The UK is now “in the grips” of the early stages of a third wave of coronavirus, a former Chief Scientific Adviser to the government has warned.
Professor Sir Mark Walport, who served in the position now held by Sir Patrick Vallance from 2013 to 2017, said the highly transmissible Indian ‘Delta’ variant has seen cases doubling in just a week.
The exponential growth in infection rates means that Britain would be in “real trouble” were it not for the vaccine programme – and hospital numbers are now rising, the scientist said.
“Sadly we are in the grip of the early stages of a third wave of the virus and it is this Delta variant, the so-called Indian variant, which has a very significant transmission advantage over the previous Alpha variant, the so-called Kent variant – it’s about 60 per cent more transmissible,” Prof Walport told BBC Radio 4’s Today programme.
“We’ve got 7,000 cases on average per day at the moment, and a doubling time which is somewhere around a week.
“More than 90 per cent of the new infections in the UK are of this variant, and it is rising in most parts of the country, though not all.
“The good news is we would be in real trouble if not for the enormous success of the vaccination programme and so we have got 75 per cent of all adults have had the first dose and 50 per cent who’ve had a second dose.”
Vaccines may be less effective at protecting against the strain than previous variants, Prof Walport said.
He added: “This variant shows some partial escape, particularly from the first dose – so first dose of vaccine is about 30 per cent effective compared to 50 per cent with the previous variant.
“We are starting to see hospital numbers rise, though fortunately with nothing like the intensity we saw previously.”
It comes as Boris Johnson is expected to confirm later today a delay of up to a month in the highly anticipated lifting of lockdown on June 21.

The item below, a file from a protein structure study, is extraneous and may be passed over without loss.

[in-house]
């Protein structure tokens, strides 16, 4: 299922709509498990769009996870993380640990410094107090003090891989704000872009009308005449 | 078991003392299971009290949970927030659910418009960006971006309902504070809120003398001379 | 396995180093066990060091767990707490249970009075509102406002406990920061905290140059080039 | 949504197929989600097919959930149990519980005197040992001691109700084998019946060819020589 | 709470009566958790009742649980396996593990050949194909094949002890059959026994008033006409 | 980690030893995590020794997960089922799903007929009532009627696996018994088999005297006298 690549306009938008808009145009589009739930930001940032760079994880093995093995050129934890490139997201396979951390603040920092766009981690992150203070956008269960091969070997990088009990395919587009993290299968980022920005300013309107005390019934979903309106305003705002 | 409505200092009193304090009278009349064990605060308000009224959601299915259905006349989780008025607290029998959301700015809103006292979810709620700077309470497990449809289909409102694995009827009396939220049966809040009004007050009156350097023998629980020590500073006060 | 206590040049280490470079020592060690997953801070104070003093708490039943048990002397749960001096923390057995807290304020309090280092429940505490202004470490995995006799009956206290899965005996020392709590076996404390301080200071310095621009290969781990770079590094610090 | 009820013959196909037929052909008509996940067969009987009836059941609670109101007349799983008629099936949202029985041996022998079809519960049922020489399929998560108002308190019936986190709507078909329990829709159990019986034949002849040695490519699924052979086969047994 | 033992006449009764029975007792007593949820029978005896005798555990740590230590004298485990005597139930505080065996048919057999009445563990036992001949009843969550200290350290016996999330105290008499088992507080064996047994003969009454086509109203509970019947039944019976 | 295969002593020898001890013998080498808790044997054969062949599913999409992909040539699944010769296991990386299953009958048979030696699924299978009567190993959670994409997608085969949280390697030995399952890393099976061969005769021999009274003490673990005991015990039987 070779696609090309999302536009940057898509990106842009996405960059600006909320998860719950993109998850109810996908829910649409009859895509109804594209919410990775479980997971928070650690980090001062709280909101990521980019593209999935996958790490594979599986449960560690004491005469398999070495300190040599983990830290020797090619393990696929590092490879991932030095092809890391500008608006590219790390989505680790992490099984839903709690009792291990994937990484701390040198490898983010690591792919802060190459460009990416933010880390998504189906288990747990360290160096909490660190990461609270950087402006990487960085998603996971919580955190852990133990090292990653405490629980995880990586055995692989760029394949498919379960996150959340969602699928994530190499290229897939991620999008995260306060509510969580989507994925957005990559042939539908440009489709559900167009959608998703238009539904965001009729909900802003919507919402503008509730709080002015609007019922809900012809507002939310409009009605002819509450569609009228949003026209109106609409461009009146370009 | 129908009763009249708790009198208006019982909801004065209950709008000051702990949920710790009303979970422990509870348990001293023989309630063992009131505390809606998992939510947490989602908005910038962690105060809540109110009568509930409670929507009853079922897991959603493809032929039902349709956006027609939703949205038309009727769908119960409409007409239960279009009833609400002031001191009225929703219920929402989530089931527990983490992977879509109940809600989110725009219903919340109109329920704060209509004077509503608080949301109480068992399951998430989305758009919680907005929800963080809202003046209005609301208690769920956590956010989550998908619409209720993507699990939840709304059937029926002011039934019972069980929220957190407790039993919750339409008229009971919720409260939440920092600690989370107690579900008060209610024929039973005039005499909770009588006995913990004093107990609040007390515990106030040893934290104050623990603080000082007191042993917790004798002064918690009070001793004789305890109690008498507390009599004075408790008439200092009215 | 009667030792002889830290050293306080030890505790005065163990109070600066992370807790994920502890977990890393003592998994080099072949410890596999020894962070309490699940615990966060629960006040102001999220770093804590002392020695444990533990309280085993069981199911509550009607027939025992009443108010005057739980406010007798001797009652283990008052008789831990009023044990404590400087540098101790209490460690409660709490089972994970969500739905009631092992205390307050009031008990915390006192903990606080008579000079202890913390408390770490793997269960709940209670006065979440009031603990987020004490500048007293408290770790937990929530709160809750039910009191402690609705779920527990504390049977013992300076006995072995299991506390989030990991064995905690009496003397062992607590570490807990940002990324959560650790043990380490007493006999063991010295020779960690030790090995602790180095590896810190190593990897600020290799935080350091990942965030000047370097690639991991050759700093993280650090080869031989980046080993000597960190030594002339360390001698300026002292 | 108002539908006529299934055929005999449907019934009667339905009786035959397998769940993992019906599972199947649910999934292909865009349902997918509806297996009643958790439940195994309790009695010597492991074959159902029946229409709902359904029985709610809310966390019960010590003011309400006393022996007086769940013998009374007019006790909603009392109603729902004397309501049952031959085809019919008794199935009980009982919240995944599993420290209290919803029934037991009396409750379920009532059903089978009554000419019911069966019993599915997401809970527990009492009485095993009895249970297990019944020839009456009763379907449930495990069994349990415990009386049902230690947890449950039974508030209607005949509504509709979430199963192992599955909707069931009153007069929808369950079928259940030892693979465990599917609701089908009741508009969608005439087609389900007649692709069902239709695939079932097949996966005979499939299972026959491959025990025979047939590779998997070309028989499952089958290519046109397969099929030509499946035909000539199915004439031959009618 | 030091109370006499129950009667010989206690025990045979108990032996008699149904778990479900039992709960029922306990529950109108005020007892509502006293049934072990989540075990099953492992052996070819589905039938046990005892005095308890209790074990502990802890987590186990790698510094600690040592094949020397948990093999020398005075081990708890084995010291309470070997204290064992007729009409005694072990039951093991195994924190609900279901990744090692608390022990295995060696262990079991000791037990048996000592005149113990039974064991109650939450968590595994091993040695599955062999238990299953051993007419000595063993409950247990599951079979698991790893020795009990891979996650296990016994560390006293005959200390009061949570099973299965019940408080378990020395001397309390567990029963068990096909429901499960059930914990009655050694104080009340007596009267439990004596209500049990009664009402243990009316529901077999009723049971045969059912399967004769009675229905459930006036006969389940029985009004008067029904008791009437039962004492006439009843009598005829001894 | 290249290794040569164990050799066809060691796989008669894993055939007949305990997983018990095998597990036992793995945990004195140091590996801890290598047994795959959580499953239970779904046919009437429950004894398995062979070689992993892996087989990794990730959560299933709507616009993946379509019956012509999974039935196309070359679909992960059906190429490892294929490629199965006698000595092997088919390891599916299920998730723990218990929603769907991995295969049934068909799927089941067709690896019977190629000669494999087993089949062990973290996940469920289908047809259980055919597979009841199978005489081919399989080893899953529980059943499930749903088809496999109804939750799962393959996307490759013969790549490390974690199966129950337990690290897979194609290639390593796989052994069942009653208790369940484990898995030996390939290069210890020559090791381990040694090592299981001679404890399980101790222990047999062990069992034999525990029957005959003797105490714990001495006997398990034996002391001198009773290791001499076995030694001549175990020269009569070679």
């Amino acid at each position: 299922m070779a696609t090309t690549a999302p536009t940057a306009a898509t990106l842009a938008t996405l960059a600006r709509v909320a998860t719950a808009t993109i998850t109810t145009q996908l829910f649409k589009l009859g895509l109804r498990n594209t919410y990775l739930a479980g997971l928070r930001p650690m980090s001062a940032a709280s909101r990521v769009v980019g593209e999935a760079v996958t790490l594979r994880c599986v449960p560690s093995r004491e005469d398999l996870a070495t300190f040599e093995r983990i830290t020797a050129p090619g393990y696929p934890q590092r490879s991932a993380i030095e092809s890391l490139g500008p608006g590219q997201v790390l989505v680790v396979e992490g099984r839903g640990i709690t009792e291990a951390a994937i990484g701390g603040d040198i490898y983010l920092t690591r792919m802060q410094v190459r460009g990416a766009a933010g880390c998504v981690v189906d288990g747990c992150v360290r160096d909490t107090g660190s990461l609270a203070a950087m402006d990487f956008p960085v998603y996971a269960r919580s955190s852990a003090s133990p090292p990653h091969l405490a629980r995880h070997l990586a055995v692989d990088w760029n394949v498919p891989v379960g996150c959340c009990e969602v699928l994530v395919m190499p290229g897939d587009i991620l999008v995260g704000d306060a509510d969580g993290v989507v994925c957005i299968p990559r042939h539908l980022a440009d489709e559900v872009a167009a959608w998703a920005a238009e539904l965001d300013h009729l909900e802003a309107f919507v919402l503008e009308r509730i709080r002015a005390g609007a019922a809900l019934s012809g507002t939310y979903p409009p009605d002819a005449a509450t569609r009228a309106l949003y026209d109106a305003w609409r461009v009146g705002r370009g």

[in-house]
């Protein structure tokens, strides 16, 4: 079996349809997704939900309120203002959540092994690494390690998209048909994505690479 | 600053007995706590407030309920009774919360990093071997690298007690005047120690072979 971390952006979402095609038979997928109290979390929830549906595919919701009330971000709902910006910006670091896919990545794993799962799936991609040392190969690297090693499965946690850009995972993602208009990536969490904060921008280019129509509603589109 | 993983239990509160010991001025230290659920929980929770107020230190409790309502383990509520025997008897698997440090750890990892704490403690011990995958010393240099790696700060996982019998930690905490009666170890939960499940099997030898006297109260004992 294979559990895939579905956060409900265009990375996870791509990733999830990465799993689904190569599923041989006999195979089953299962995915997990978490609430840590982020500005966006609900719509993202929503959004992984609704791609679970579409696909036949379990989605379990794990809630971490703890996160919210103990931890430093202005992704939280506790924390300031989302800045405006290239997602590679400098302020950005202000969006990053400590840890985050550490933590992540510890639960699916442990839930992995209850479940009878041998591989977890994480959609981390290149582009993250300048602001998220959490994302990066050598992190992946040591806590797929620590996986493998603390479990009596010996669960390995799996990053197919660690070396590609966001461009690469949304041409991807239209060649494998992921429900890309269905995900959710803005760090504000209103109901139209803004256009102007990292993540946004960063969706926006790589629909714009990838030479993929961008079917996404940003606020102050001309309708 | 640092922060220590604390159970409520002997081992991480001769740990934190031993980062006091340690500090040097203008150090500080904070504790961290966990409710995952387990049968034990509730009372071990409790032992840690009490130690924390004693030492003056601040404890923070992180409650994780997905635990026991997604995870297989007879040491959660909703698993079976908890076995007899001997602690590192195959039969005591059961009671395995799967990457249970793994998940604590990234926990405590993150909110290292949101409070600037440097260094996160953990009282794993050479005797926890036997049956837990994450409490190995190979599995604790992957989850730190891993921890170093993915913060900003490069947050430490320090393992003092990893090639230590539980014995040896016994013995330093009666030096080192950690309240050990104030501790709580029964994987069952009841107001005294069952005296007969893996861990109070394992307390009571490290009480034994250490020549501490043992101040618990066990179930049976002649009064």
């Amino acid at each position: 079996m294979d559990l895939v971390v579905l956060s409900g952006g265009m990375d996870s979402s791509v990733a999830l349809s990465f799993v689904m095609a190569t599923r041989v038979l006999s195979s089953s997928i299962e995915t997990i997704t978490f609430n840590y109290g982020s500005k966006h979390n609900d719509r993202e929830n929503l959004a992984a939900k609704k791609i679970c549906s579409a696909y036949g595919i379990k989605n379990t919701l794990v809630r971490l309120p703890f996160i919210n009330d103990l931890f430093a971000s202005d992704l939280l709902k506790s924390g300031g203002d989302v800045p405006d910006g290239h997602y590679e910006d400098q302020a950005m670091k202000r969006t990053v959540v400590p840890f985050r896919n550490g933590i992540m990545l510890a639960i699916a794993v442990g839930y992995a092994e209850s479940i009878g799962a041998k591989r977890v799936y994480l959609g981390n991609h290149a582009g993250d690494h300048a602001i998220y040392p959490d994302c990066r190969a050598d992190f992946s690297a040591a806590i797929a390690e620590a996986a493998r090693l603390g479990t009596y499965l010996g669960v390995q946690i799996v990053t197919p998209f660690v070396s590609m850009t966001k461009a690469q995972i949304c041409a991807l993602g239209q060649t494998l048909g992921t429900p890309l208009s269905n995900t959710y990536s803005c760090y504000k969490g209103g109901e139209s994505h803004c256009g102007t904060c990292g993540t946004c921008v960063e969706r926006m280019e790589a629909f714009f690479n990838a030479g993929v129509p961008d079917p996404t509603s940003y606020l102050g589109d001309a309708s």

Surging case rates fuelled by the Indian strain are likely to derail the plan despite the success of the jab rollout.
Latest figures show 7,738 cases in the last 24 hours – up 52.5 per cent in a week. Another 187 patients were admitted to hospital – an increase of 15.2 per cent on the rolling seven-day average.
This comes as Professor Devi Sridhar, from the University of Edinburgh, said a third wave of cases largely in younger age groups was already happening “but the worry is that this will slowly move, like it has in previous waves, into older groups”, some of whom are not yet fully protected.
She told BBC Radio 4’s Today programme the goal was to “make this a manageable health issue” and use vaccines and testing to “keep the burden off health services”.
She added: “We’re really trying to break that chain between cases and hospitalisations and severe disease and maintain NHS capacity when burnout is already an issue within the NHS.”
Professor Anthony Harnden, deputy chairman of the Joint Committee on Vaccination and Immunisation (JCVI), told the programme: “We’re still very worried about the small numbers percentage wise, but probably large numbers of people, that are still unvaccinated in the higher risk groups.”
He added that the JCVI was “looking carefully at what the Scottish Government has done” with regards to urging over-40s to have their second dose at eight weeks, adding that “it seems to be a sensible strategy, and we will advise the Government accordingly”.